Alice Hawkins (statue)

From Wikipedia, the free encyclopedia
Jump to navigation Jump to search
Alice Hawkins
Alice Hawkins statue Leicester.jpg
ArtistSean Hedges-Quinn
Year2018 (2018)
TypeBronze
Dimensions2.1 m (7 ft)
LocationLeicester, England

A statue of suffragette Alice Hawkins is located in Market Square, Leicester, England.

Campaign & Funding[edit]

The statue is the first statue of a named woman in the county of Leicester.[1][2]

The statue campaign was initiated and led by city Councillor Adam Clarke from 2012. Clarke formed the 'Alice Hawkins Legacy Group' alongside Hawkins' great grandson Peter Barratt. The group had the sole aim of fundraising for the statue. City Mayor Sir Peter Soulsby committed to the council's funding of a plinth and ongoing maintenance. Funding provided by trade unions supported a design competition that led to the commissioning of sculptor Sean Hedges-Quinn. The statue itself was funded (£62,400) by local businessman Jamie Lewis' charitable fund. Lewis' student accommodation portfolio includes the sensitively converted factory 'Equity Works', where Alice was employed as a shoe machinist.

Description[edit]

The 7-foot tall, 800-pound bronze statue was created by sculptor Sean Hedges-Quinn and cast in a foundry in London. It stands on a 4-foot granite plinth and was erected near to the spot Hawkins would have stood when she addressed the public on the topic of women's suffrage.[3] It portrays Hawkins speaking and gesturing with her right arm raised.[3]

Alice Hawkins.jpg

Unveiling[edit]

The statue was unveiled on 4 February 2018, in a ceremony attended by thousands of people, including some of Hawkins' descendants. The unveiling was preceded by a march from Humberstone Gate to the city's new market square. The head of the march included Helen Pankhurst, great-granddaughter of suffragette leader Emmeline Pankhurst. Elaine Pantling, actress and writer of 'Alice in Her Shoes' appeared on the front page of The Guardian and The Scotsman on 5 Feb 2018 leading the march. Images of the unveiling featured in several other national newspapers. The march and unveiling ceremony were covered by BBC, ITV and Sky News and covered live on local radio. Several speakers including Lord Willy Bach (great-nephew of suffragette Emmeline Pankhurst), city mayor Sir Peter Soulsby and Alice's great grandson Peter Barratt addressed the crowds. The DMU Gospel Choir sang 'Rise Up'. The statue was unveiled by Alice's great great grand-daughter Kate Barratt, health campaigner Alice Gibbs, Cllr Manjula Sood MBE and Rt Hon Liz Kendall MP. TV and radio arts and news broadcaster Geeta Pendse hosted the ceremony.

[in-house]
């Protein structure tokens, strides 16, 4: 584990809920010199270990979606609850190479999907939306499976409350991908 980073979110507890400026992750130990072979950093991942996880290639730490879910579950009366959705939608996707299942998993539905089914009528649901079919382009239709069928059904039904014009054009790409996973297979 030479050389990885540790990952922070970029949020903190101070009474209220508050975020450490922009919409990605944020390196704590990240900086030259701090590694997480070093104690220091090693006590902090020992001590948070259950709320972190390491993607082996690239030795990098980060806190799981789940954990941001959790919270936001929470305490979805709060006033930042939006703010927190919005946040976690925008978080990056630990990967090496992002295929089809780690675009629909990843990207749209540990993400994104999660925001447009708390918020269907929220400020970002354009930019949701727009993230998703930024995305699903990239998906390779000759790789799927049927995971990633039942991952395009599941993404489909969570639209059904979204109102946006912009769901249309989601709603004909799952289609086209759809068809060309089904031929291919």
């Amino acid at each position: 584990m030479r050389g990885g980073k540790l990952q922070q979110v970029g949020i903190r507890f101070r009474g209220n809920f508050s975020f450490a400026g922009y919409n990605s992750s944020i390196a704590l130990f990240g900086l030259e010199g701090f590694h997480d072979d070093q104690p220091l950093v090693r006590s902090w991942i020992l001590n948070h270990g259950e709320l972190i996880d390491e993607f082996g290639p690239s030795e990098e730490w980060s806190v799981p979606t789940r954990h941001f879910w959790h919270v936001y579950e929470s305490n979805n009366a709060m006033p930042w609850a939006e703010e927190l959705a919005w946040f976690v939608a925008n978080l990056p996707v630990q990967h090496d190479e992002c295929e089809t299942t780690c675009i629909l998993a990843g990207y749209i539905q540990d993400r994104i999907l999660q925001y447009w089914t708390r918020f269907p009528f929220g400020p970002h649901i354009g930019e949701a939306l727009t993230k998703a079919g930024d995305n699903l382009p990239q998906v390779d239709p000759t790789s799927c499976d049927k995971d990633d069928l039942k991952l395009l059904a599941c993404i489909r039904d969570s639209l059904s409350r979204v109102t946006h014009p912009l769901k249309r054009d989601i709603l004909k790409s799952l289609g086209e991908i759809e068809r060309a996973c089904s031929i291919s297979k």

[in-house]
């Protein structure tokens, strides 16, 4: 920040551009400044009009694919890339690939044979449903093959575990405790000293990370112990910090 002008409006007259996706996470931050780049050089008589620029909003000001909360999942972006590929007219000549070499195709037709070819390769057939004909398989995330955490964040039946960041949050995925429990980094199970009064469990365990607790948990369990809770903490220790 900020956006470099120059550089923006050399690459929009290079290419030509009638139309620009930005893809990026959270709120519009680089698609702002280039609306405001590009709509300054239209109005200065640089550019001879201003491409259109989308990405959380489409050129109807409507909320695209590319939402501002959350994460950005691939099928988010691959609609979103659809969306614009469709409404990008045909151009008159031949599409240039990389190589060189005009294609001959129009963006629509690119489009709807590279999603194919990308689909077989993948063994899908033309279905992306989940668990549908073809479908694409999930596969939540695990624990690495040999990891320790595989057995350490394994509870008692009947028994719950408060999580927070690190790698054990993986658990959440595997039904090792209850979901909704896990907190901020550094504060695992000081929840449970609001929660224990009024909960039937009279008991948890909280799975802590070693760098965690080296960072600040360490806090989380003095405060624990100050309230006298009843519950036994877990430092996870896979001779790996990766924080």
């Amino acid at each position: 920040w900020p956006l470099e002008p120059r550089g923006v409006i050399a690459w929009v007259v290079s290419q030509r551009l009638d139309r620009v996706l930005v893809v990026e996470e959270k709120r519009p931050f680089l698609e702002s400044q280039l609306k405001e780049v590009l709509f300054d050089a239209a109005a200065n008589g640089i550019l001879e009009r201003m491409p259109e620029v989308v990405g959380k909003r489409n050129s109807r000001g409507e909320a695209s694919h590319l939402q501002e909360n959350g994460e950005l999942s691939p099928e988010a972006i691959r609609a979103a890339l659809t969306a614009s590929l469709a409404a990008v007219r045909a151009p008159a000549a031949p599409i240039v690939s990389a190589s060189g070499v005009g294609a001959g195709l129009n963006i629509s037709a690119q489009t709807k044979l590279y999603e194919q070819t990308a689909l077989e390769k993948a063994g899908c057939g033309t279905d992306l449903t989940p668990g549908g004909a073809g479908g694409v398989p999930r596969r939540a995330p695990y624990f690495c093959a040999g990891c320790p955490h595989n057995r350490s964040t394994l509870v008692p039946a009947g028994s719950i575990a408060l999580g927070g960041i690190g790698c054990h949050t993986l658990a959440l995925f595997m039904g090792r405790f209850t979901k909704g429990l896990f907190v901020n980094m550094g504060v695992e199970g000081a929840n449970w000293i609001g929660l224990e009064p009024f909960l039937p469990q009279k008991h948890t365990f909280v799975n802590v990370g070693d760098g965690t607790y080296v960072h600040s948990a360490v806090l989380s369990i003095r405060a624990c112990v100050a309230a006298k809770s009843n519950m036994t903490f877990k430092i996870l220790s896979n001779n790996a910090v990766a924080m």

The statue was unveiled in the week prior to the centenary of the royal assent of the Representation of the People Act 1918, and was the first of several statues across England to be unveiled during the centenary year. [4][5]

See also[edit]

References[edit]

  1. ^ "Praise for 'dynamic' Suffragette statue". BBC News. 2018. Retrieved 2018-02-06.
  2. ^ "Statue of Leicester suffragette Alice Hawkins unveiled". Demon Online. 2018-02-05. Retrieved 2018-02-06.
  3. ^ a b Martin, Dan (2018-02-03). "Watch 7ft statue of suffragette Alice Hawkins being installed". leicestermercury. Retrieved 2018-02-06.
  4. ^ "Statue unveiled in Leicester in honour of suffragette Alice Hawkins". iNews. 2018-02-04. Retrieved 2018-02-06.
  5. ^ "Leicester ready to celebrate its suffragette". news.leicester.gov.uk. Retrieved 2019-03-20.

Coordinates: 52°38′04″N 1°08′02″W / 52.6345°N 1.1339°W / 52.6345; -1.1339